The newest must-have for anyone with a TV and stereo these days is a home theater setup. As usual for our got-to-have-the-best society, most people think big when they dream of their ideal home theater. How big? You know, big screen television, big sound from a powerful receiver and amplifier, and really big sound from the speakers spread all over the room.
But, once the dream dissolves into reality, many of us realize that this big setup just will not work in our homes. We might not have the room for all those speakers. After all, 5 speakers and a sub-woofer do take up a considerable amount of space. Or maybe, we just do not want all those cables running around the base boards. Or, we do not want the technical hassles of setting up and balancing such a large system.
Fortunately, those with limited space or minimalist design ideas still have options. The appeal of surround sound can be addressed in a different way. Technology has stepped in and developed what is being called virtual surround sound. Virtual surround sound has been developed to mimic the sound characteristics of a multi-speaker system. Even though it uses fewer speakers and cables, a virtual system approaches the overall sound of a 5.1 or 7.1 amplifier and speaker system. There are two primary varieties of virtual systems, the 2.1 surround system and the digital sound projection system.
The standard placement for the 2.1 speaker system is to place two speakers in front of the listener, along with a sub-woofer placed somewhere inconspicuously in the room. The system will recreate the effect of a larger 5.1 setup that has 5 speakers and the sub. On the other hand, digital sound projectors will use a single strip of relatively small speakers to produce the sound. Most often, the digital sound system will not have a sub-woofer.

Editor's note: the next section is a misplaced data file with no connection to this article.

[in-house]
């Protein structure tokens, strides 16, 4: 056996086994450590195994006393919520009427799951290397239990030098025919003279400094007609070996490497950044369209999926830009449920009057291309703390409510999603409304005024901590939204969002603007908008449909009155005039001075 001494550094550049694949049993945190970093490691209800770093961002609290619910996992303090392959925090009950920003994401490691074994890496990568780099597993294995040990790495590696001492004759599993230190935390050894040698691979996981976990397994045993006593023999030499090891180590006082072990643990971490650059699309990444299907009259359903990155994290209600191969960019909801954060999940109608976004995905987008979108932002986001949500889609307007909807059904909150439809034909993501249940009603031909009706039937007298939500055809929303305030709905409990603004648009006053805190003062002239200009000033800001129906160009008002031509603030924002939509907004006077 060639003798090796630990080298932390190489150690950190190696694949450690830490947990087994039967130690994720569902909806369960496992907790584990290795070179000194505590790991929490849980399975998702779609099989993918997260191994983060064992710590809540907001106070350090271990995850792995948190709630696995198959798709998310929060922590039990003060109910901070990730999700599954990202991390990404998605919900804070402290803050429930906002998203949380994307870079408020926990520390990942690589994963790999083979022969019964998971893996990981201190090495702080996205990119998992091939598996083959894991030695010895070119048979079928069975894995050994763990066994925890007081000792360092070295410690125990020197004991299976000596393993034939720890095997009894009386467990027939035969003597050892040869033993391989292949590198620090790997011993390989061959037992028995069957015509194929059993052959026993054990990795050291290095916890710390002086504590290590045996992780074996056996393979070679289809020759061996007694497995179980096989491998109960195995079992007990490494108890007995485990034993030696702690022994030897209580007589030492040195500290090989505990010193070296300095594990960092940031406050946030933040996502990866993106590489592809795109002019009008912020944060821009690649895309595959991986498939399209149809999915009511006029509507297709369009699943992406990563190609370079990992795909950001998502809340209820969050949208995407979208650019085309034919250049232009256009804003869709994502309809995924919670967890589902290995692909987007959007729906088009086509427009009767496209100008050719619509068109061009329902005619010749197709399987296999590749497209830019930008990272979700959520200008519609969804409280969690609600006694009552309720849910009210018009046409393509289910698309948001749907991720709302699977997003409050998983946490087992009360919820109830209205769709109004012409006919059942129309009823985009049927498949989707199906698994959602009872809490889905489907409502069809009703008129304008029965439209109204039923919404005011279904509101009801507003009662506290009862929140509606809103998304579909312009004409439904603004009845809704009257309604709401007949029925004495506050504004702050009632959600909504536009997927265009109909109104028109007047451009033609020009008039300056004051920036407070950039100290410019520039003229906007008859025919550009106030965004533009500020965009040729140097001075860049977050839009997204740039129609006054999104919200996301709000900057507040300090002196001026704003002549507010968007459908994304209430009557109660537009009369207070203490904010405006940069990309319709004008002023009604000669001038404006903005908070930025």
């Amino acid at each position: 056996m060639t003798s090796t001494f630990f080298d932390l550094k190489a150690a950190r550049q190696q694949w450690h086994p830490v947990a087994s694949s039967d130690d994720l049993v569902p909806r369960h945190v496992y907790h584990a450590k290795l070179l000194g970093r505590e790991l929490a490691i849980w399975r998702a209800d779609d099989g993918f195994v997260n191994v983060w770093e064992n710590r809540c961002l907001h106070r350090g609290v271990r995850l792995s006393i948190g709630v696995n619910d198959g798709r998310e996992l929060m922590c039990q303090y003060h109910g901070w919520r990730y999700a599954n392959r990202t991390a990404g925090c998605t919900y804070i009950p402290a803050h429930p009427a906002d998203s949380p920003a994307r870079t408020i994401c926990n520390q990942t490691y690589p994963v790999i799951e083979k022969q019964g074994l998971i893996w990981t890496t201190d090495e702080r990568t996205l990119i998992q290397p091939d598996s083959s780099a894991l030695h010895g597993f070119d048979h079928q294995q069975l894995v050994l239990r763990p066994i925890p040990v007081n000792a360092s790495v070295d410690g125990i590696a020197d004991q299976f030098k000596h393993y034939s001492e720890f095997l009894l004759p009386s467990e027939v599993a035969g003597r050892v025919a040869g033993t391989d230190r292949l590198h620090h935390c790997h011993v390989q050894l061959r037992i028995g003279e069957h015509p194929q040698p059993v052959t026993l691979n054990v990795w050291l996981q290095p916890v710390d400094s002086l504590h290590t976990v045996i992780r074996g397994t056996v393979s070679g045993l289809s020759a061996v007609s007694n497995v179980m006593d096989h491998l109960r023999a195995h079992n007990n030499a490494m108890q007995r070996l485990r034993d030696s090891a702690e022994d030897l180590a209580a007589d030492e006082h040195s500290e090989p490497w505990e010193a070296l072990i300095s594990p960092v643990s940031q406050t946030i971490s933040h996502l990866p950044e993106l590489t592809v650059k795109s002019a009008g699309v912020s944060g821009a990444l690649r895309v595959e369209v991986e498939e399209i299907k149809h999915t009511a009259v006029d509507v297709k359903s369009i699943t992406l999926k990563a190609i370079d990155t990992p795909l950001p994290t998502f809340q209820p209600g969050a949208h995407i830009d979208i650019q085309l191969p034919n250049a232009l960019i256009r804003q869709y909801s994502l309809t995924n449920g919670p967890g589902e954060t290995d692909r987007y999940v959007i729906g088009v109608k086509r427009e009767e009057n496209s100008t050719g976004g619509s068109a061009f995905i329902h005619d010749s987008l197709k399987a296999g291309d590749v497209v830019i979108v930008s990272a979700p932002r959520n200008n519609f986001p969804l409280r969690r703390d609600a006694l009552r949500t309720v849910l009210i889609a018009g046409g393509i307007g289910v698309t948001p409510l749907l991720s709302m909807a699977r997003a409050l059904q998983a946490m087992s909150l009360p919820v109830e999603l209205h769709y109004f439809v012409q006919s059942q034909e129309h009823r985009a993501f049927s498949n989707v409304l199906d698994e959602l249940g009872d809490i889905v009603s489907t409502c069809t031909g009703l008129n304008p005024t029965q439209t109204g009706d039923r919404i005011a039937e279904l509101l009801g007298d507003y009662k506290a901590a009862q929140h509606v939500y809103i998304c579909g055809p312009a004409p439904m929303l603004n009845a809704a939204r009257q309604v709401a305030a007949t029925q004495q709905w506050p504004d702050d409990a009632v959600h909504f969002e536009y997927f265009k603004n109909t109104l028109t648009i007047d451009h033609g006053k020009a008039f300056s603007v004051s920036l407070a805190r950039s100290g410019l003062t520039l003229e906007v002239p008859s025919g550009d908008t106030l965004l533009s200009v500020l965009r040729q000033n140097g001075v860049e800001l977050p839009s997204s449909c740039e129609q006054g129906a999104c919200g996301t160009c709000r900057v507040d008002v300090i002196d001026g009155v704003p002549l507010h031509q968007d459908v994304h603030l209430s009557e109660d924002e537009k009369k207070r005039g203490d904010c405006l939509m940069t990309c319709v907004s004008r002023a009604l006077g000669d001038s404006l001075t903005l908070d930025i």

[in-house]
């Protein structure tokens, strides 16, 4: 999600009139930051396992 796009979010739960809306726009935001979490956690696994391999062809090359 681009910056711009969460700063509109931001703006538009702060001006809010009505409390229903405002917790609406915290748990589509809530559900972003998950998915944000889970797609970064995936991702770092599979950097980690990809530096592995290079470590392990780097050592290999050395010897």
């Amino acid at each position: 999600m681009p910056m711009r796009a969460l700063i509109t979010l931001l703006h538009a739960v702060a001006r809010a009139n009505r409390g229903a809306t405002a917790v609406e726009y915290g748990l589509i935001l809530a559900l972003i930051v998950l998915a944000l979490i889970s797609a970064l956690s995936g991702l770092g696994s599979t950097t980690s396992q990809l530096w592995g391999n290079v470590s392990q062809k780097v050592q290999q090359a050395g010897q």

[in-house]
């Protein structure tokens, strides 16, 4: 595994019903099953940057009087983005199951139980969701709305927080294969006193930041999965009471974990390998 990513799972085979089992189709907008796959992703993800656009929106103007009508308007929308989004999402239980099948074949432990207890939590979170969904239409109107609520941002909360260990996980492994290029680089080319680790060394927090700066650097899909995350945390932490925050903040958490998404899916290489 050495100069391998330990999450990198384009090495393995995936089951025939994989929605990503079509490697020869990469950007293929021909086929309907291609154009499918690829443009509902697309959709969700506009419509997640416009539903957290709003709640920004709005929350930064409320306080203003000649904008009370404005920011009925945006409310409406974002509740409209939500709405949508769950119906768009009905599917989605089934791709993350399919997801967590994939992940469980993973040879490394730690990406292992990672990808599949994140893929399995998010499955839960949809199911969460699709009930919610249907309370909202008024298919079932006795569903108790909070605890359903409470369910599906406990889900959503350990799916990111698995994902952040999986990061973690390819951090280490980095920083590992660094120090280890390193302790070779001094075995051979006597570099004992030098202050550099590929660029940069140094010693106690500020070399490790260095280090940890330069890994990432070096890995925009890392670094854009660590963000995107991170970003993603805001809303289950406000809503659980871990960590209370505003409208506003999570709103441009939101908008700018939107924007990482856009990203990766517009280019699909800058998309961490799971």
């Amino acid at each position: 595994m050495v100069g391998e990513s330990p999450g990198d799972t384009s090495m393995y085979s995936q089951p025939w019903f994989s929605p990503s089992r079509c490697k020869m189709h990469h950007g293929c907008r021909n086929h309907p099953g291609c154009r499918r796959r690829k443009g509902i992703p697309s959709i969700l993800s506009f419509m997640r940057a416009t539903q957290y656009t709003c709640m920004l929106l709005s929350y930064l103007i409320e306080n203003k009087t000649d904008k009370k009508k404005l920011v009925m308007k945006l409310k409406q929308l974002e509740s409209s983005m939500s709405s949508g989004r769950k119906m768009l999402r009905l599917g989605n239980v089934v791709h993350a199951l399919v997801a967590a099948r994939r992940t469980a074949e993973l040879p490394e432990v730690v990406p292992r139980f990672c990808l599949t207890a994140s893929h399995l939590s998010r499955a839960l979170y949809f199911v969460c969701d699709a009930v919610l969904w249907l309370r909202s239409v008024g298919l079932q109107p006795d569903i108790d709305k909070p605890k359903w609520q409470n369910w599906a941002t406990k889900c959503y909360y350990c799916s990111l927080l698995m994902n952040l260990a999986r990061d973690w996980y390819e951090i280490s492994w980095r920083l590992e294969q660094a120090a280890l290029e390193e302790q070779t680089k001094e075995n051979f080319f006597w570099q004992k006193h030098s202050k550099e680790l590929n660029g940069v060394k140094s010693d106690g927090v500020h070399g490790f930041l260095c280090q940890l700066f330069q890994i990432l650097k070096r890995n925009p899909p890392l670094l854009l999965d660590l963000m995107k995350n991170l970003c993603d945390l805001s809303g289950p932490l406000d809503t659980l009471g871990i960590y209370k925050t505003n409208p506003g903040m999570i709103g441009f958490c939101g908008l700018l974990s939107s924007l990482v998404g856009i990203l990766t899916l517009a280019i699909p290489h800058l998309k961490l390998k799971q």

In either case, even though the setup is different, the same basic principle exists. The technology behind the system is based on a knowledge of how humans process sound internally. There are certain techniques used to modify the sound waves to fool the human ear into thinking that there are more speakers than what really are present. These techniques come from studies of psycho-acoustics, or the study of the way that people perceive sound. To fully appreciate what technology has done, you need to understand a least a little about psycho-acoustics, as well as physical acoustics (the science of sound).
Charles Moore is a technical adviser for Audio Equipment Speakers questions and specializes in addressing unique sound reproduction problems. He has an extensive background in live sound applications for various size venues, as well as the recording studio. He believes that the best performance in the world can be ruined with just a second or two of bad sound reinforcement. The proof of a well-designed sound equipment speaker application is that it is not even noticed by the audience. Invisibility is the ultimate goal.